Switch Kiteboarding has not paid or in any way supported me in making this review.
I’ve had the 12m Krypto from Switch for a few yers now, and I reviewed it here. I liked it so much that I wanted to try out the smaller, 8m version too and see if it could be a good option for strong wind days.
In the past I rode 7m kites on 30+ knots days, but never quite enjoyed those sessions as the kite was always moving too fast for me to try anything but normal sent jumps. I swapped to an 8m Envy last year, in hope that a larger kite would move slow enough for me to do controlled spin aerials.
The Envy is a great kite for boosting, but it has a fairly quick and pivotal turn and didn’t help much in gaining confidence in high wind technical tricks.
So in spring 2021, when Switch released Krypto v2 and put v1 on sale, I snagged myself one of the few remaining 8m kites. I knew from riding the 12m that this kite has plenty of slack, is slow moving and has a very nice and smooth power delivery through the loops. My hope was that all this would translate into the 8m and give me a kite that I could do a bit more technical things with, even in wind around the 30 knots mark.
Switch Krypto 8m construction
If you’re familiar with kites from Switch this one is no different. They are high quality kites built to last, with reinforcements in tactical places.
The Krypto is a five strut kite, designed to give maximum stability and hold its shape in high winds. This does add extra weight but that’s negligible in this small size. Case in point; 5-strut Krypto 8m: 3.3kg, 3-strut Envy 8m: 3.2kg.
How does the build quality compare to other brands? I can’t comment on that since I haven’t owned much else but Switch in the last nine years. What I can say is that I’ve owned and abused my Element v2 since 2014 and Nitro v5 since 2016, and both kites have had bladder fixes, pin hole patches and even LE repairs – but they are still soldiering on.
Switch Krypto 8m characteristics
Just by looking at the kite there is no doubt what this kite is made for. But if you weren’t sure, this is also printed on it: Freestyle and big air. The bridles are compact and the high aspect profile and square wingtips are of classic C kite DNA.
Freestyle yes, big air not so sure. And this bugs me a bit. I wish Krypto would be more lofty and floaty. Instead it brings you almost straight up and drops you down pretty quickly. Maybe you can’t have it all.
Maybe what big air refers to here is mega loops. The loops of Krypto are large and smooth – something I like a lot about the 12m for doing dark slides etc. Since I don’t do big air kite loops I can’t say much about looping the 8m, but my hope is that it’ll help me build up confidence to start doing them.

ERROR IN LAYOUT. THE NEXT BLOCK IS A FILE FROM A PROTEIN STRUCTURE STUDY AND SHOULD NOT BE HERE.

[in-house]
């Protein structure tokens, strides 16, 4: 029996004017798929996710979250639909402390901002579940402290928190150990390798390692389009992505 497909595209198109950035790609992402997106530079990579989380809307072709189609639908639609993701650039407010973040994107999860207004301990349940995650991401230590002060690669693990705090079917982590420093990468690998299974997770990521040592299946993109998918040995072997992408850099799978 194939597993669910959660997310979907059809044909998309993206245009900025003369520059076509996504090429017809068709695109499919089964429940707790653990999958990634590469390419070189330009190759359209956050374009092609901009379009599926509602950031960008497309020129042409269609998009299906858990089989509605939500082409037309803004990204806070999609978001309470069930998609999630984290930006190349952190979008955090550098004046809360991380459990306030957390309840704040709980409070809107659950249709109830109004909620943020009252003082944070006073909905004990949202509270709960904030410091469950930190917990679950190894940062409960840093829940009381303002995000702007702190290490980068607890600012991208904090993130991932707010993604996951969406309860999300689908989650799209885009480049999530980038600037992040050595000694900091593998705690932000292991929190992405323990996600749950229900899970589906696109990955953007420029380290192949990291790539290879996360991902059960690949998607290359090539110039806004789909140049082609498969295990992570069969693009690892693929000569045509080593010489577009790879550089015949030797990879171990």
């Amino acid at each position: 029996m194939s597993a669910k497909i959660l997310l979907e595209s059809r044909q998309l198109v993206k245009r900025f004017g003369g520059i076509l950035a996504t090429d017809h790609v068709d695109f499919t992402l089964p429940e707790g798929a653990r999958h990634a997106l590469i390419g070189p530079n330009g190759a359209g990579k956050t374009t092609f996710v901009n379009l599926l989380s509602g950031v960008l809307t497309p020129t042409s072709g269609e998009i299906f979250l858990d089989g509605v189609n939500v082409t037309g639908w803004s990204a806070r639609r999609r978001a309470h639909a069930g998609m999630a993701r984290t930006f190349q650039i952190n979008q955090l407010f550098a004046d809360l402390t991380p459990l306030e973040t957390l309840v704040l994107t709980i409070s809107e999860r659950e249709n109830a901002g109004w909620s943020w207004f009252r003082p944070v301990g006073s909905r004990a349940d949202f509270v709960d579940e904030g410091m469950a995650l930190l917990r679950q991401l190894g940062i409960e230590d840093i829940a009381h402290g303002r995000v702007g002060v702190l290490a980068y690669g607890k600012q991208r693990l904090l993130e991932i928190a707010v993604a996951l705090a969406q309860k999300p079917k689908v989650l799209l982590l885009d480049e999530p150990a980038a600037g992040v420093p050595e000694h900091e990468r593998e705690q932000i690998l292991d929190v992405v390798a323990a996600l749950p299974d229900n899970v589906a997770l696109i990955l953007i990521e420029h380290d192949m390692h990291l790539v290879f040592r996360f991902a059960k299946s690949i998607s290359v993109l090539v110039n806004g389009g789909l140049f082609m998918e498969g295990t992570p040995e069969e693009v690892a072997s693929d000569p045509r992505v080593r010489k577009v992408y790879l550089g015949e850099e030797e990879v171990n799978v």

To start doing kite loops I have to start in moderate winds, say maybe 20 – 25 knots. Unfortunately the low end of this kite isn’t great so I might struggle a bit to find that sweet spot of light enough wind to try looping, but strong enough to gain speed and stay upwind. With a good light wind board and flat water I think this could work for a 78kg rider like myself.
High end on the other hand seems to be no problem. I was riding a stormy day with gusts around 40 knots and had no problem holding down the kite. Gusting 40 knots isn’t what this kite is made for though since it’s too volatile to go technical and as mentioned this kite is not a booster.
Riding the Krypto on a 45cm bar and the slowest turning setting made it exactly what I was looking for. It turns almost as slow as my 10m Nitro (on 55cm bar and middle turning setting). Slow turning will sacrifice a bit of jump height but I’ll gain control in the air which allows me to go for spins and inverts.
This will also help for unhooked tricks, but since I’ve only ridden the kite in chop and waves I haven’t tried this yet. I’ve done it a lot with the 12m though and I do like the pop and slack the Krypto offers – more than enough for my basic freestyle level.
Summary – Who is this kite for?
This is a niche kite, that’s for sure. Go to Brazil and ride the flat water lagoons in smooth 25 knots wind and this will be all you need. Ride it in gusty and choppy UK South coast conditions and you’ll be struggling a bit.
For that reason I think I’ll keep my Envy for the storm sessions when I simply want to go big, but I’ll ride the Krypto on days when I want to push my loops, technical sent jumps and unhooked tricks.